One down, 13 to go.


Posted by & filed under Golf Equipment.

Staying hydrated is crucial during a round of golf. Poorly struck shots aren’t always down to your skill level; sometimes it might be because you’ve not drunk enough water—yes, really.

With that in mind, you should always buy a bottle of water before you tee off, right? That’s good, but it would be even better if you owned your own reusable bottle. Not only will you be doing your bit for the environment by avoiding the use of plastic, filling up your own bottle will encourage you to get into the habit of taking on fluids as you play.

There are plenty of ‘smart’ bottles on the market. These are insulated models that’ll keep your water ice cool or your cup of tea/coffee nice and hot. Not many golf brands offer their own water bottle, but there are certainly no shortage of sports water bottles out there that are perfectly suitable to take golfing.

After the initial outlay, which is hardly considerable, reusable bottles will start saving you money in no time at all. Just think of how much money you’d potentially spend over the course of just one year on bottles of water alone.

Here’s a selection of our favourite insulated water bottles for golf.


1. Ocean Tee Oceanic Drinks Bottle, RRP £19.99

insulated water bottles for golf

Made from sustainably sourced materials, Ocean Tee’s drinks bottles are lightweight and vacuum insulated, which means they’ll keep your drinks cold for 24 hours or hot for 12. The 500ml bottles, available in black, blue and green, are 100% stainless steel and are made to help reduce the number of single use plastic bottles that make it into the ocean. They look pretty cool, too.


2. TaylorMade Stainless Steel Sports Bottle, RRP £21.99

insulated water bottles for golf

Let’s be honest – this is way better looking than a plastic bottle. This premium bottle holds 20oz (approximately 590ml) of fluid and has a screw top opening and attachment loop, making it easy to secure to your golf bag. The stainless steel construction is highlighted with TaylorMade’s logo for extra appeal.


3. BIG MAX Thermo Vacuum Flask, RRP £26.99

insulated water bottles for golf

BIG MAX may have made its name in golf carts and bags, but the manufacturer also produces one very fine water bottle. The 500ml Thermo Vacuum Flask, in particular, has an 18/8 stainless steel construction with an exclusive powder coating for a grippy feel. Meanwhile, its double-walled vacuum will keep your drink hot or cold for up to 24 hours. It also comes with a choice of two different caps, one standard cap and another with a straw. An opening size of 4.8cm also makes it easy to clean and fill up.


4. Masters Golf Fluid Drinks Bottle Infinity Series, RRP £14.99

insulated water bottles for golf

Using advanced double-wall vacuum technology, the 500ml Fluid bottle can keep your drinks cold or hot no matter what the weather conditions. You have a choice of two colours, both of which look really smart: matte black and matte blue.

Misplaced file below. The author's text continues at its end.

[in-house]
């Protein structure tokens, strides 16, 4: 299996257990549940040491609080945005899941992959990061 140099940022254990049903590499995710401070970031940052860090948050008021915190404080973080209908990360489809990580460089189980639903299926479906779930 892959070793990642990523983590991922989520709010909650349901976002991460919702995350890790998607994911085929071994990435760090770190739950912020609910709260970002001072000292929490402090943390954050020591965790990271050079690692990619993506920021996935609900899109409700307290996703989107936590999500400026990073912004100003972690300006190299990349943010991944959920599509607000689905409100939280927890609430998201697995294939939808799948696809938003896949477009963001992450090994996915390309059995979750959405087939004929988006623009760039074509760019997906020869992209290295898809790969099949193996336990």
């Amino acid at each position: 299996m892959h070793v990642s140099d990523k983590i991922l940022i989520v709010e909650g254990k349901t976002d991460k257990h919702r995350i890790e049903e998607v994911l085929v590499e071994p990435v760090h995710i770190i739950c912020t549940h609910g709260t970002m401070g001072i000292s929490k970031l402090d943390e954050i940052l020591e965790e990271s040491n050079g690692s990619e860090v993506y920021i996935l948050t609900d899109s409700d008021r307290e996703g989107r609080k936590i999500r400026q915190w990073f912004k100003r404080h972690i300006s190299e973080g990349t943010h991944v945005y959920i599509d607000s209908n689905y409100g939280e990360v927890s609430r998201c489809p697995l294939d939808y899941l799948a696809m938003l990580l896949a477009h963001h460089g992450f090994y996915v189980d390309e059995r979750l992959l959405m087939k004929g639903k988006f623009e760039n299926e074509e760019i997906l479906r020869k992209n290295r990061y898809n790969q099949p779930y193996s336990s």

5. Kinetica Stainless Steel Chilly Bottle, RRP £21.99

insulated water bottles for golf

Perfect for any climate and suitable for any terrain (including golf courses), the 500ml Chilly bottle from health and fitness brand, Kinetica, is designed to help you reduce your carbon footprint while maintaining optimal hydration levels. It’ll keep your drink cold for 24 hours or hot for 12 hours.



6. Kambukka Elton Insulated Water Bottle, RRP £30.00

insulated water bottles for golf

Kambukka is a premium Belgian brand that designs trendy drinking solutions for people on the go. The 750ml Elton Insulated features a 3-in-1 lid with ‘push’, ‘always open’ and ‘locked’ positions, which enables a smooth drinking experience in every situation. It’s also dishwasher safe, while Snapclean technology makes it easy to dismantle.



7. Mizu V6 Bottle, RRP £31.95

insulated water bottles for golf

Mizu was founded by Jussi Oksanen, an Olympic athlete and professional snowboarder. He has a passion for adventure and helping to rid the world of single use plastics. The company now produces an extraordinary number of bottles, with the 560ml stainless steel V6 perfect for taking on a commute, to the gym, or out on the golf course. It’s also available in a variety of colours.



8. YETI Rambler 18oz (532ml) Bottle With Chug Cap, RRP £30.00

YETI creates products for outdoor enthusiasts. Its extensive range of gear includes bottles, coolers, mugs, ice buckets, and lots more. They look cool and they’re packed with technology. With a quick twist, the TripleHaul handle comes off, exposing the shatter-resistant, dishwasher safe spout that allows for controlled gulps while you play.



9. Ion8 Leak Proof Slim Water Bottle, RRP £21.99

Although created for general use, this 500ml bottle is perfect for the fairways. As well as keeping your hot drinks hot and cold drinks icy cold – which is par for the course with insulated water bottles, excuse the pun – it offers a smooth flow for spill-free hydration and hygienic flip top cover for one handed use as you play. It’s available in an array of colours and playful designs, too.



10. CamelBak Peak Fitness Chill Insulated Bottle, RRP £16.00

CamelBak produces a wide range of water bottles, which it groups under different activities, including biking, hiking and running. The 500ml Peak Fitness Chill comes into its own in the gym, but with features like high flow, self-sealing cap, and an easy-to-clean drink interface, it’s suitable for pretty much all activities—golf included. With the lock-out mode preventing leaking, you don’t have to worry about it causing a mess in your golf bag either.